Analysts deliberate whether auto manufacturers can tolerate high rhodium prices

Analysts deliberate whether auto manufacturers can tolerate high rhodium prices
My Private Bullion News
March 23, 2020


London — With rhodium base prices continuing high March 12 at around

$25,000/oz – albeit around 15% below their record prices of a week ago – analysts are debating how long auto manufacturers can tolerate the spate of high prices for this metal used in auto catalysts. Alternatives may potentially be available to the auto manufacturers, specifically the option to replace some rhodium with higher loadings of platinum and/or palladium.

CPM Group’s head of precious metals research, Rohit Savant, told S&P Global Platts that auto manufacturers are able to tolerate high rhodium prices for short periods of time. Should prices stay elevated, auto manufacturers may thrift, or reduce on a per unit basis, the rhodium content.

Thrifting is the use of technological advances to reduce the amount of a material that is required for a certain purpose. In auto catalysts, this is where a lower loading of platinum group metals (rhodium, platinum, or palladium) is used in a single auto catalyst to create similar results.

Savant added that auto manufacturers can also use Selective Reduction Catalysts, “which are commercially available and are fitted to many large vehicles already.”

“They have been expensive and cumbersome to fit, but at the high price we have in rhodium more efforts should be expected to fit these catalysts on

more vehicles,” the analyst said.

Different emissions

Savant said platinum and palladium cannot be used as substitutes for rhodium in auto catalysts since the former two platinum group metals target different emissions.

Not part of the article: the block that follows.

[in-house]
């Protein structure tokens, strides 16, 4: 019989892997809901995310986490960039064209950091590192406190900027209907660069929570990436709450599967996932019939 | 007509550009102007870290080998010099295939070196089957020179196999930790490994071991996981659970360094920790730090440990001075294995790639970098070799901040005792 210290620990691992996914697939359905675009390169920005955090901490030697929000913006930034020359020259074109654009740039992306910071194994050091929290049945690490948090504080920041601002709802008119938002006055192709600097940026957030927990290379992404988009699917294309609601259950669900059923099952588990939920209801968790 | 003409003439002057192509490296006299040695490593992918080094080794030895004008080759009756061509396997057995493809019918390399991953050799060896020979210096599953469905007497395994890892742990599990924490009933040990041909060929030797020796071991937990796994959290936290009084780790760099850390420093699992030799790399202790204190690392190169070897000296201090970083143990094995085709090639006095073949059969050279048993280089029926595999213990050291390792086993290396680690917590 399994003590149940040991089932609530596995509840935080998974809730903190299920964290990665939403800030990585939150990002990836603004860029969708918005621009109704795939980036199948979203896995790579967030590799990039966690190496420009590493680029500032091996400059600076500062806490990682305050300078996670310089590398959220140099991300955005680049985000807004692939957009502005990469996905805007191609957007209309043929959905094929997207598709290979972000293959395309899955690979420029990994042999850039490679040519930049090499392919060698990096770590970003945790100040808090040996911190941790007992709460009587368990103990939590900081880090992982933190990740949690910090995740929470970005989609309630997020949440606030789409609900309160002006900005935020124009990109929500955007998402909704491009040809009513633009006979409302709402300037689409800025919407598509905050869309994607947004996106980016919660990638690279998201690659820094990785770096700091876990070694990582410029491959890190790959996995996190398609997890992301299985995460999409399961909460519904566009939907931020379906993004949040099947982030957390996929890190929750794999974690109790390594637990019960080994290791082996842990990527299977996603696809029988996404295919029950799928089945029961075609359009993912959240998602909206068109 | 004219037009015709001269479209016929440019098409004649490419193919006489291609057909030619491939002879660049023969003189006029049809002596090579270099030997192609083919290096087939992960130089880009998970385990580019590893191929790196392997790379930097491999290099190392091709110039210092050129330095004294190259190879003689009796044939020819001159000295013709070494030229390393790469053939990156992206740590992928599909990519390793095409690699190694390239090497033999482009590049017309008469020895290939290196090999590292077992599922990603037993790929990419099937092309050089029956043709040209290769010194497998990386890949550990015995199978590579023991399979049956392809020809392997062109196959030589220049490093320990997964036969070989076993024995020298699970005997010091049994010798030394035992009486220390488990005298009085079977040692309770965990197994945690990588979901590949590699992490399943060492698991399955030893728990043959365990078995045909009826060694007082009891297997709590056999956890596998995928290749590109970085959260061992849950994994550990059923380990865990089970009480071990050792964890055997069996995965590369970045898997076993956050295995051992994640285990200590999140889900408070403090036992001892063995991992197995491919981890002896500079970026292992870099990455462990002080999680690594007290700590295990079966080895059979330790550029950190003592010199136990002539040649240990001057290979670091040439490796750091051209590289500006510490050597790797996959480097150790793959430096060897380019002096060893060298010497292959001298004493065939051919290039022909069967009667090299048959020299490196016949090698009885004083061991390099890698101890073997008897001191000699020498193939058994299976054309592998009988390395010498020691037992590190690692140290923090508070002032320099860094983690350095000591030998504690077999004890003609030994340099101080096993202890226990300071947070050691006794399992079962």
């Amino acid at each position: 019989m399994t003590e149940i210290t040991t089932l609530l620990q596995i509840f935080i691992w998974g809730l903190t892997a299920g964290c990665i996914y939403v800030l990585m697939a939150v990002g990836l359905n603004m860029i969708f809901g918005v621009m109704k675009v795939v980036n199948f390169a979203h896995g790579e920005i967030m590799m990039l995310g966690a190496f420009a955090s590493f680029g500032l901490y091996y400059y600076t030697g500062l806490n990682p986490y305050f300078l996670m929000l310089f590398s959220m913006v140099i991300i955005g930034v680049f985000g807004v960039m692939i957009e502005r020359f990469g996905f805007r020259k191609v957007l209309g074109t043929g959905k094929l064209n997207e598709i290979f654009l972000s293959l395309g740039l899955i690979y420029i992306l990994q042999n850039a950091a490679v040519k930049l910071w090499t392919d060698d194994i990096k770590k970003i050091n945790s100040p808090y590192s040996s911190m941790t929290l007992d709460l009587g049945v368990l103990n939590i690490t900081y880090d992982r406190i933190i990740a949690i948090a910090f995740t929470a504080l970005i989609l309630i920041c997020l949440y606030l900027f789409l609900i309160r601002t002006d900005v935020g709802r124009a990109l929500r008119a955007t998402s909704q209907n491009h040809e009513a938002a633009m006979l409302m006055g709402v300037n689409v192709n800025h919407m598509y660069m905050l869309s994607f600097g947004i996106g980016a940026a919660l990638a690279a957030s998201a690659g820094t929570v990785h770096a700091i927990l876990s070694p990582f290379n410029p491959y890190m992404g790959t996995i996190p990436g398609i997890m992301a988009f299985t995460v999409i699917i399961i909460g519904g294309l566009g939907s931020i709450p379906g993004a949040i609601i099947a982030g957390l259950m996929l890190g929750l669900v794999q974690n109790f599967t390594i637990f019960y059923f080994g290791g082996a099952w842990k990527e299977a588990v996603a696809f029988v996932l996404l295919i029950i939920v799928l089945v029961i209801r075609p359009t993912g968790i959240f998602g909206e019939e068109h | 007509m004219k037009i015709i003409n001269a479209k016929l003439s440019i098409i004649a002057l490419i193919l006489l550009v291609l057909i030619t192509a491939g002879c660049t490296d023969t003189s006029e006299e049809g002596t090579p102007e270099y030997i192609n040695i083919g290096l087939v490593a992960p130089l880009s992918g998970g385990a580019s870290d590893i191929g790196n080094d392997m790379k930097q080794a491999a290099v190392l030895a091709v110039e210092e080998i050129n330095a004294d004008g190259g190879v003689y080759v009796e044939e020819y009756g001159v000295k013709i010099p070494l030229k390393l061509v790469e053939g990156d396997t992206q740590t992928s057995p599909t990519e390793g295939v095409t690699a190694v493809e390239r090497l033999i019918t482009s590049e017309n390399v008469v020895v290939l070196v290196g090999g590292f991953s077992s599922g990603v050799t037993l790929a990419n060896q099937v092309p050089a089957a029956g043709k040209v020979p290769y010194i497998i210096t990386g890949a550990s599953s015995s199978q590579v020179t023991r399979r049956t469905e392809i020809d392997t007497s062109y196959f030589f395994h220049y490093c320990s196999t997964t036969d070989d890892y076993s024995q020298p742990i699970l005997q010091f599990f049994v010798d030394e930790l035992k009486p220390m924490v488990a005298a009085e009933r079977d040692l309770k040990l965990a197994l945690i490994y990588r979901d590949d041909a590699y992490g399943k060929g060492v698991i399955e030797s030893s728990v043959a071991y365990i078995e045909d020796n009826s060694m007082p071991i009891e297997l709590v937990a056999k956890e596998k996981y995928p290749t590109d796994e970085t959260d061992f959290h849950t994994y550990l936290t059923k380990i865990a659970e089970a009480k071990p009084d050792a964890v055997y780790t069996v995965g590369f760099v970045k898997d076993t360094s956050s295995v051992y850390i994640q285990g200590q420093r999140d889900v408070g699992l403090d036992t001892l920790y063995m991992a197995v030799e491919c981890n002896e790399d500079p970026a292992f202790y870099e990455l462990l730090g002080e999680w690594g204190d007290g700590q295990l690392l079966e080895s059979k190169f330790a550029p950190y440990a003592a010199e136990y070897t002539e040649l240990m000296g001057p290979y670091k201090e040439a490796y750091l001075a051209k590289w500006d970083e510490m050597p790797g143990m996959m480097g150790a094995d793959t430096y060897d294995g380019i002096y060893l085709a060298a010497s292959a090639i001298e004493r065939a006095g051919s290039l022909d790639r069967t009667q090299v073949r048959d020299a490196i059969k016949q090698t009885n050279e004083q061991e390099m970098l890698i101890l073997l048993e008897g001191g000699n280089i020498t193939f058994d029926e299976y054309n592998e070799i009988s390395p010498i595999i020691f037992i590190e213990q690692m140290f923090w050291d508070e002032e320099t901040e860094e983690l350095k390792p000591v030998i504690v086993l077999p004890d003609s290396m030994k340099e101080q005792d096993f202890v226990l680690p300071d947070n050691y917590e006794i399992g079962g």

“Rhodium is the only one that can reduce NOx emissions which are an important focus of newer emissions standards,” the analyst said.

Echoing that view was StoneX Group’s head of market analysis for EMEA and Asia regions, Rhona O’Connell, who told Platts: “In principle no, because converting NOx to N2 is a reduction process and platinum and palladium are essentially used as oxidation catalysts in after-treatment systems, but I have seen [South African PGM producer] Sibanye postulating that a palladium substitution might be feasible.”

Henrik Marx, global head of trading at Heraeus Precious Metals, one of the world’s largest platinum group metals refiners, said the topic of substitution has been discussed for decades within R&D groups of auto catalyst

“Switching one metal with another is probably checked throughout entirely,” Marx said. “I personally doubt such a switch can be done easily and quickly not to mention qualification times for the car manufacturers.”

Trevor Raymond, director of research at World Platinum Investment Council, told Platts that when an auto catalyst is designed it is bespoke-produced and matched to the engine of the auto manufacture vehicle.

Substitution in recent period

In terms of if any platinum, palladium or rhodium substitution has taken place over the recent period, Raymond said automakers didn’t disclose how much platinum group metals they put on any particular vehicle.

“The catalyst manufactures, Johnson Matthey, BASF and Umicore, they are all bound by confidentially to not disclose [this information] because they know to the microgram how much metal is going in vehicles. Nobody is able to confirm the substitution,” Raymond said.

“What we have had in term of news flow is when Sibanye-Stillwater presented their results. They believe that the substitution volume will see an additional
1.5 million oz [of platinum] per annum in 2025. We are starting to get a
material number and there are many more anecdotal points to suggest that it is getting very material, very quickly. There has been some news flow on something that is still confidential.”

In March 2020, chemicals specialist BASF in collaboration with South Africa PGM producers Sibanye-Stillwater and Impala Platinum, launched a new
Tri-Metal Catalyst that enables partial substitution of palladium with platinum in light-duty gasoline vehicles without compromising emissions standards.


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